LOUISVILLE, Ky. — A federal law requiring cigarette packages to carry graphic warnings about the dangers of smoking and restricts how tobacco products may be marketed and advertised passes constitutional muster, a federal appeals court ruled Monday.
The case is one of two by tobacco companies against the federal rules that would make them slap large images on cigarette packs depicting the health ravages of smoking. The other case has so far resulted in a federal judge in Washington blocking the new requirement, arguing last month it violated free speech. That decision is being appealed by the government.
In this case, originally filed in Kentucky, a three-judge panel from the U.S. 6th Circuit in Cincinnati ruled that the government has an interest in preventing consumers from being deceived by the marketing practices of tobacco companies and the Family Smoking Prevention and Tobacco Control Act’s requirements are aimed at that goal.
Judge Jane Branstetter Stranch emphasized past practices by tobacco companies to deceive consumers about the hazards of tobacco products and said the new requirements provide “truthful information” to consumers as they make decisions about using tobacco.
“It bears emphasizing that the risks here include the undisputed fact that Plaintiffs’ products literally kill users and, often, members of the families of users,” Stranch wrote. “Tobacco products will kill up to one-half of the people who use them as they are intended to be used.”
The law, which took effect in June 2009, lets the FDA limit, but not ban, nicotine. It also lets the agency ban candy flavorings and marketing claims such as “low tar” and “light,” require warning labels — including up-close photos of a smoker’s rotting teeth, a man exhaling smoke from a tracheotomy hole in his neck and the damaged heart muscle of a smoker — be emblazoned over carton images. It would also regulate what goes into tobacco products and publicize those ingredients.
Tobacco companies in 2009 sued in Bowling Green, challenging marketing restrictions that mandate tobacco companies reserve 50 percent of the front and back of cigarette packaging, 30 percent of the front and back of smokeless tobacco packaging and 20 percent of tobacco advertising for full-color graphic health warnings issued by the Food and Drug Administration.
The appeals court decision upholds most of a ruling by U.S. District Judge Joseph H. McKinley in 2010, including a ban on tobacco companies sponsoring athletic, social and cultural events or offering free samples or branded merchandise. The judge also upheld a requirement that warning labels cover half the packaging on each tobacco product.
The tobacco companies argued that the law infringed on their free speech rights. The government argued that the law was in the public interest
Floyd Abrams, an attorney for Lorillard Tobacco, said the decision applies more broadly as to whether the FDA has the right to impose certain marketing regulations on the tobacco industry, but does not specifically address the content of those requirements. For example, the appeals court ruled the FDA could force tobacco companies to put new graphic warning labels on cigarette packs, but does not rule on the specific images proposed by the FDA that another federal judge deemed unconstitutional in late February.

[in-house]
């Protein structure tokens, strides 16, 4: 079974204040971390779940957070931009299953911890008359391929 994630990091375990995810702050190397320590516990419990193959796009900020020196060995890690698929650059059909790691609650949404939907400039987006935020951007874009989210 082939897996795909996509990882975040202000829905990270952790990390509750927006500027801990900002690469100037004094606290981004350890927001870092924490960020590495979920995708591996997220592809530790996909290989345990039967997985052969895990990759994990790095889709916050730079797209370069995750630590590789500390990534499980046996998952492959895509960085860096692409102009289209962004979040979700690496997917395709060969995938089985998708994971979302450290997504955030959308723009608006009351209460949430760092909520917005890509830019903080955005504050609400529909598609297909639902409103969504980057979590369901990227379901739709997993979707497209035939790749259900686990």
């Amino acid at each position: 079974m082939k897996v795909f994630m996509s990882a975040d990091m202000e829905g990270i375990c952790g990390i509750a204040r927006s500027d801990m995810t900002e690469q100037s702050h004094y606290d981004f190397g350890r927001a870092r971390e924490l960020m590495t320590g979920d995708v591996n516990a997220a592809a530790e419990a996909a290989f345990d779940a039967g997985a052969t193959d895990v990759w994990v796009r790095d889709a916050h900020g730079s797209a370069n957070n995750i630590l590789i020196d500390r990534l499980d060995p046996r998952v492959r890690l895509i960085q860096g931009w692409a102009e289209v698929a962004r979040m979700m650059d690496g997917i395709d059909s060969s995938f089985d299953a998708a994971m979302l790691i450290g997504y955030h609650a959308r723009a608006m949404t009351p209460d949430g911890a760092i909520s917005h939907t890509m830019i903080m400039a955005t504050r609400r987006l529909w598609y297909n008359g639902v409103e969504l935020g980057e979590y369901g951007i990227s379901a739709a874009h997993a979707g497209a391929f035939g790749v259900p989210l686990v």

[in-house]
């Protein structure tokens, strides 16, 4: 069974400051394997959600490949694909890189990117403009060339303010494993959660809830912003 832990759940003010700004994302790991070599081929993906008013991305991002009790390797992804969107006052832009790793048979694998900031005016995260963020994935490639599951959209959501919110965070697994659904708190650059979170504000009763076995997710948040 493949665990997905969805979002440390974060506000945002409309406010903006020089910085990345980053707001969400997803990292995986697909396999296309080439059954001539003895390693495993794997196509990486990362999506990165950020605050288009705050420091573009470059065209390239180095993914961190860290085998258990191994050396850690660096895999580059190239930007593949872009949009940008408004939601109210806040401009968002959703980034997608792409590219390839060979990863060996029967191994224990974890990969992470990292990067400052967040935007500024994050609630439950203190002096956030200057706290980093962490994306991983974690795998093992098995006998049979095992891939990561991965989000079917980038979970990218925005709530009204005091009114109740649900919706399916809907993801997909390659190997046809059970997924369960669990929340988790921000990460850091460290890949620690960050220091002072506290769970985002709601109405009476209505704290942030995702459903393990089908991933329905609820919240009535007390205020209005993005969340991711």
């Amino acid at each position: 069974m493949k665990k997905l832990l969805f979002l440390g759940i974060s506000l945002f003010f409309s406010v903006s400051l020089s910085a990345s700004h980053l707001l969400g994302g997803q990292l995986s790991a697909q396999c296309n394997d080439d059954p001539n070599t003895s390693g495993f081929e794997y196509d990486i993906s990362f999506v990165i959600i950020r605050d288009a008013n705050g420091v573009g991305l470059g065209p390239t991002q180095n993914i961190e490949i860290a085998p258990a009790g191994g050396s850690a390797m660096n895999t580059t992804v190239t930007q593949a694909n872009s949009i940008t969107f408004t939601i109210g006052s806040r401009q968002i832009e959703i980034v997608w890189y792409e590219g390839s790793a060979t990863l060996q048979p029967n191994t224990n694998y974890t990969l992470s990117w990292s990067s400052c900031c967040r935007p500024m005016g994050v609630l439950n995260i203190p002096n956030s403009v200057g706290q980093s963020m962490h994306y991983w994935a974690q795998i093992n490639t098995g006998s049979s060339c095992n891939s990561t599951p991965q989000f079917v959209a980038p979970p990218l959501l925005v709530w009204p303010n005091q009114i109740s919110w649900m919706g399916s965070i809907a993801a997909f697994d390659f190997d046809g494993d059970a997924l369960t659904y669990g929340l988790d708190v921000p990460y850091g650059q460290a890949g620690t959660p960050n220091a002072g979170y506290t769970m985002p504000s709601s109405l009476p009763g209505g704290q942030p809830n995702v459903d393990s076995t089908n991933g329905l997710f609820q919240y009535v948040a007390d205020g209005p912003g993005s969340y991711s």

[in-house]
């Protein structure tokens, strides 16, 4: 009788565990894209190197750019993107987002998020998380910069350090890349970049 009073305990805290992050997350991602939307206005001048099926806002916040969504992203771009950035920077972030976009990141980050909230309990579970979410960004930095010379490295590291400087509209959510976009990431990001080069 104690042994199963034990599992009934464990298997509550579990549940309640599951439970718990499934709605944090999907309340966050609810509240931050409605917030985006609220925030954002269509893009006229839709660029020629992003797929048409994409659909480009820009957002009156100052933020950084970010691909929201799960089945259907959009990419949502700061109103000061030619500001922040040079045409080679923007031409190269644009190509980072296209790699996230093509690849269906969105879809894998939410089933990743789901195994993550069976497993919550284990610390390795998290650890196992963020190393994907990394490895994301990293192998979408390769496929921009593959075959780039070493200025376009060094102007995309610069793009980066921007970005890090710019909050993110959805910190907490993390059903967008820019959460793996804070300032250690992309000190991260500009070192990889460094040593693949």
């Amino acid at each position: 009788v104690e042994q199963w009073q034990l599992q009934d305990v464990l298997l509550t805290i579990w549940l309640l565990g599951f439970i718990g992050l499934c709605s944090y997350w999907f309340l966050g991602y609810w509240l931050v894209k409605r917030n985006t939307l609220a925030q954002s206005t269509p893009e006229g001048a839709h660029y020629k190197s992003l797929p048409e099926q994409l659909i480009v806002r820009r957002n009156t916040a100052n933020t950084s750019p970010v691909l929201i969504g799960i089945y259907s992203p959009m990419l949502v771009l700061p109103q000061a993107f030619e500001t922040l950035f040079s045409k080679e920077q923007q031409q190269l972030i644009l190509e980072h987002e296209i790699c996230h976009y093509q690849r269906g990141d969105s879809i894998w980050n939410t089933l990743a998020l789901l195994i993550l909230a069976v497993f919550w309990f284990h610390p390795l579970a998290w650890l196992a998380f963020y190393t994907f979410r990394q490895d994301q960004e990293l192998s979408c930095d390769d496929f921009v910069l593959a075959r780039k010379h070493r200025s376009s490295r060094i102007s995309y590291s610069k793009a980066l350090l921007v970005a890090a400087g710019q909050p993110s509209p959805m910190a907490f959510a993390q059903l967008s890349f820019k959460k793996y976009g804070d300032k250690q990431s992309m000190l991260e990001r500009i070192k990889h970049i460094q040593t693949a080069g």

“Taken as a whole, I think the decision seems to reflect a reluctance to give sufficient weight to First Amendment concerns,” Abrams said.
Ultimately, Abrams said he believes the issue will be heard by the U.S. Supreme Court.
Susan M. Liss, executive director for The Campaign for Tobacco-Free Kids, said the ruling is “a critical step” in allowing the Food and Drug Administration to implement its authority over tobacco products.
“This ruling is a clear victory for public health,” Liss said.
Stranch wrote that the graphic warnings can convey factual information, not just opinions, just like textual warning labels on packages.
“People with the same illness can and often will suffer a variety of differing symptoms,” Stranch wrote. “But one wouldn’t say that a list of symptoms characterizing a particular medical condition is nonfactual and opinion-based as a result. So too with graphic images.”
Stranch found that the text warnings required since 1984 require “a college reading level” to understand and are probably not appropriate for youths and people with lower reading levels and weren’t reaching much of the intended audience. The law requiring the graphic warnings corrects that problem, Stranch wrote.
“A warning that is not noticed, read, or understood by consumers does not serve its function,” Stranch wrote. “The new warnings rationally address these problems by being larger and including graphics.”
Judge Eric Clay dissented from the graphic label requirement, saying that despite government arguments, the warnings are not similar to the extensive labels placed on over-the-counter drugs. Those labels provide factual information about the drug and possible side effects, Clay wrote. The large color graphics required on cigarette packages “is clearly unprecedented,” Clay wrote.
“It appears, from the government’s own evidence, that the color graphic warning labels are intended to create a visceral reaction in the consumer, in order to make a consumer less emotionally likely to use or purchase a tobacco product,” Clay wrote.